Happily for the tourists' sake, he has put the trauma behind him. "It was tough at first, dealing with the disappointment of going down two weeks on the bounce as we did at Saracens. But you have to move on. It was a good thing for me to get on a plane straight away and switch my head into England mode."

He spent Saturday night watching his fellow countrymen come up marginally short against the world champions, whose late breaking of the English resistance had much to do with an inspirational flash of individuality from Aaron Cruden, the outside-half from Manawatu who is widely expected to face Farrell in the second Test. Cruden's decision to tap a penalty to himself rather than kick for the sticks was the very definition of high-risk, high-reward rugby. Would Farrell have made a similar call, under the circumstances?

"I would have had to make sure someone was with me," he replied. "It worked out all right for the All Blacks because of the pressure it created, but unless it's clear-cut that you're going to score a try, you'd take the three points every time. There again, I've seen Cruden do it quite a bit in Super XV this year: he looks as though he's going to kick a penalty to touch and then throws the ball wide. You can't switch off. If you do, he'll take your space."

Farrell's contribution to England since making his debut at the start of Stuart Lancaster's stewardship two and a half years ago has been significant indeed, not just in terms of his goal-kicking and defensive work, which have been close to Wilkinsonesque, but in his embodiment of the warrior spirit. It may just be that he is the toughest competitor in the squad.

But the challengers to his position are beginning to cluster around him. George Ford of Bath is clearly of interest to Lancaster, and Burns is now very much back in the game. "I thought Freddie was brilliant," Farrell said.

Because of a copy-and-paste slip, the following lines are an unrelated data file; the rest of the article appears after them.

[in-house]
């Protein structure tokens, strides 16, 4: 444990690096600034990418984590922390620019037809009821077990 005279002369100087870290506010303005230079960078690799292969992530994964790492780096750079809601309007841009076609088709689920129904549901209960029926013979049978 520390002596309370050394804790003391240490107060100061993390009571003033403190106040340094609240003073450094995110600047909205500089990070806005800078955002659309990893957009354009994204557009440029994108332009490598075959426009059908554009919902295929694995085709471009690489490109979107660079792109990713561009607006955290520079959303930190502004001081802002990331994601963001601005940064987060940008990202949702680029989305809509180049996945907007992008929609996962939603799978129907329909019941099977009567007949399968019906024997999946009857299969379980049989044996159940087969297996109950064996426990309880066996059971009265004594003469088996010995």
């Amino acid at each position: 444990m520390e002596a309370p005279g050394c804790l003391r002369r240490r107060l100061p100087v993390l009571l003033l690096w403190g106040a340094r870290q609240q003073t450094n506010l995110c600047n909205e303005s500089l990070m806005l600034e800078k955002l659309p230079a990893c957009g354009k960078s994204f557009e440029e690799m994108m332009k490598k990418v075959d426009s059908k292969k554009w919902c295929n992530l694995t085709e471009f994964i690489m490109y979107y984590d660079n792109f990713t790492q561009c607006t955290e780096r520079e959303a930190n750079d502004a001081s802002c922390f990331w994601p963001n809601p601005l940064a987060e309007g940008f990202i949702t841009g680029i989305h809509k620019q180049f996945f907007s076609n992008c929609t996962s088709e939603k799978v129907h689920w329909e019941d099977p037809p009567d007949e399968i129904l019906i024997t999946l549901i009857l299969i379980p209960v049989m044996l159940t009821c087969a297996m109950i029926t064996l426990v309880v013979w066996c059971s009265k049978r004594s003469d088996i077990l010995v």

It was a generous assessment but, as the player pointed out, that is the "culture" in the squad. "It's not about the individual, it's about what's best for the team."

Marler: We can go toe to toe with '15 blokes'

It sometimes takes a front-row forward to tell it how it is, so Joe Marler's thoughts on the delicate balance of this three-Test series with the world champions were eagerly awaited. "We went into last weekend's game having spent the build-up trying to rid ourselves of the All Black myth, the aura of invincibility," said the loose-head specialist from Harlequins. "We respect them, but when you break it down and look at them as individuals, they are 15 blokes on a field, trying to do the same thing as us.

"I've always seen them year on year as the best team in the world, with the best players in the world from one to 15. And yes, they have a lot of people who are world class. But we think we can go toe to toe with them. It's just a matter of taking that extra step."